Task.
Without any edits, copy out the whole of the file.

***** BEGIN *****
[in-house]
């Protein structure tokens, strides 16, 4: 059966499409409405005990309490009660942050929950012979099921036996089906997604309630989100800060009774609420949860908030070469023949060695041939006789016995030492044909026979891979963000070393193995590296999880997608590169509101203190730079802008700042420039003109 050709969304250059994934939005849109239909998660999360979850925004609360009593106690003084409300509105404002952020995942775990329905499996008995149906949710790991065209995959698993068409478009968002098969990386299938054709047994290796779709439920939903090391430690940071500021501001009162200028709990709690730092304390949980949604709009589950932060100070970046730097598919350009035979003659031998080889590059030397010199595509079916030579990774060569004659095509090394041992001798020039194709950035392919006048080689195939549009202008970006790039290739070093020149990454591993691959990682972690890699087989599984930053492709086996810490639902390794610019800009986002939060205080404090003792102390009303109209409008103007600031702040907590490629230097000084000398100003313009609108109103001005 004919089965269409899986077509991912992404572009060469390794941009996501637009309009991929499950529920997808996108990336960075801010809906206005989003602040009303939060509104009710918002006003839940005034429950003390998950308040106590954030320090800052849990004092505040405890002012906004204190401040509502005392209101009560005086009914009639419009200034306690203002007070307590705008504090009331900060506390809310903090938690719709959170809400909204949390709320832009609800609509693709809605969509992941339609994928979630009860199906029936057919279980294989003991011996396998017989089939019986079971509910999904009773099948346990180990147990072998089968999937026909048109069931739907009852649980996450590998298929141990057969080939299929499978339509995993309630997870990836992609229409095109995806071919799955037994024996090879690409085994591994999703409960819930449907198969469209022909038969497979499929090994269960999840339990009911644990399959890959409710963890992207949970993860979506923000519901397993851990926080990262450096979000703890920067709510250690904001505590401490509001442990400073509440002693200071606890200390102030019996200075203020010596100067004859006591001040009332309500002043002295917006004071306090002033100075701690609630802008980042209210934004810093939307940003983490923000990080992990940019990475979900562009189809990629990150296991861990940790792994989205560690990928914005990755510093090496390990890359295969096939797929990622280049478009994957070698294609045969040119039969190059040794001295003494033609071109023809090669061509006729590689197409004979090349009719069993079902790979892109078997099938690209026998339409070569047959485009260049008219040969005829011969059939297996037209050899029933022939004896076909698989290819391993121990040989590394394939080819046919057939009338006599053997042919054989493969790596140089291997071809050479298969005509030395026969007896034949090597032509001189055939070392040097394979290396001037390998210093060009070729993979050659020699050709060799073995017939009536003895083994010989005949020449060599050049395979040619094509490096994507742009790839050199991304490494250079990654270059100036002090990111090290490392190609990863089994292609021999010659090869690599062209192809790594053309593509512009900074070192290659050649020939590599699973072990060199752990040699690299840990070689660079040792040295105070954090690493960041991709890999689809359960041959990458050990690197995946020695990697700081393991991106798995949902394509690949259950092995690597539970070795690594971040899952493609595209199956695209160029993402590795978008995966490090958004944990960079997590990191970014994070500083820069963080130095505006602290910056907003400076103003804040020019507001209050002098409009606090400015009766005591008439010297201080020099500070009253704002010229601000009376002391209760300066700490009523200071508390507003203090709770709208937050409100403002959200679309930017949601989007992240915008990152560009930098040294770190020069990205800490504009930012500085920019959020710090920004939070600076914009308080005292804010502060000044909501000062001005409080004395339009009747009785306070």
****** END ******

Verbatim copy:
[in-house]
């Protein structure tokens, strides 16, 4: 059966499409409405005990309490009660942050929950012979099921036996089906997604309630989100800060009774609420949860908030070469023949060695041939006789016995030492044909026979891979963000070393193995590296999880997608590169509101203190730079802008700042420039003109 050709969304250059994934939005849109239909998660999360979850925004609360009593106690003084409300509105404002952020995942775990329905499996008995149906949710790991065209995959698993068409478009968002098969990386299938054709047994290796779709439920939903090391430690940071500021501001009162200028709990709690730092304390949980949604709009589950932060100070970046730097598919350009035979003659031998080889590059030397010199595509079916030579990774060569004659095509090394041992001798020039194709950035392919006048080689195939549009202008970006790039290739070093020149990454591993691959990682972690890699087989599984930053492709086996810490639902390794610019800009986002939060205080404090003792102390009303109209409008103007600031702040907590490629230097000084000398100003313009609108109103001005 004919089965269409899986077509991912992404572009060469390794941009996501637009309009991929499950529920997808996108990336960075801010809906206005989003602040009303939060509104009710918002006003839940005034429950003390998950308040106590954030320090800052849990004092505040405890002012906004204190401040509502005392209101009560005086009914009639419009200034306690203002007070307590705008504090009331900060506390809310903090938690719709959170809400909204949390709320832009609800609509693709809605969509992941339609994928979630009860199906029936057919279980294989003991011996396998017989089939019986079971509910999904009773099948346990180990147990072998089968999937026909048109069931739907009852649980996450590998298929141990057969080939299929499978339509995993309630997870990836992609229409095109995806071919799955037994024996090879690409085994591994999703409960819930449907198969469209022909038969497979499929090994269960999840339990009911644990399959890959409710963890992207949970993860979506923000519901397993851990926080990262450096979000703890920067709510250690904001505590401490509001442990400073509440002693200071606890200390102030019996200075203020010596100067004859006591001040009332309500002043002295917006004071306090002033100075701690609630802008980042209210934004810093939307940003983490923000990080992990940019990475979900562009189809990629990150296991861990940790792994989205560690990928914005990755510093090496390990890359295969096939797929990622280049478009994957070698294609045969040119039969190059040794001295003494033609071109023809090669061509006729590689197409004979090349009719069993079902790979892109078997099938690209026998339409070569047959485009260049008219040969005829011969059939297996037209050899029933022939004896076909698989290819391993121990040989590394394939080819046919057939009338006599053997042919054989493969790596140089291997071809050479298969005509030395026969007896034949090597032509001189055939070392040097394979290396001037390998210093060009070729993979050659020699050709060799073995017939009536003895083994010989005949020449060599050049395979040619094509490096994507742009790839050199991304490494250079990654270059100036002090990111090290490392190609990863089994292609021999010659090869690599062209192809790594053309593509512009900074070192290659050649020939590599699973072990060199752990040699690299840990070689660079040792040295105070954090690493960041991709890999689809359960041959990458050990690197995946020695990697700081393991991106798995949902394509690949259950092995690597539970070795690594971040899952493609595209199956695209160029993402590795978008995966490090958004944990960079997590990191970014994070500083820069963080130095505006602290910056907003400076103003804040020019507001209050002098409009606090400015009766005591008439010297201080020099500070009253704002010229601000009376002391209760300066700490009523200071508390507003203090709770709208937050409100403002959200679309930017949601989007992240915008990152560009930098040294770190020069990205800490504009930012500085920019959020710090920004939070600076914009308080005292804010502060000044909501000062001005409080004395339009009747009785306070």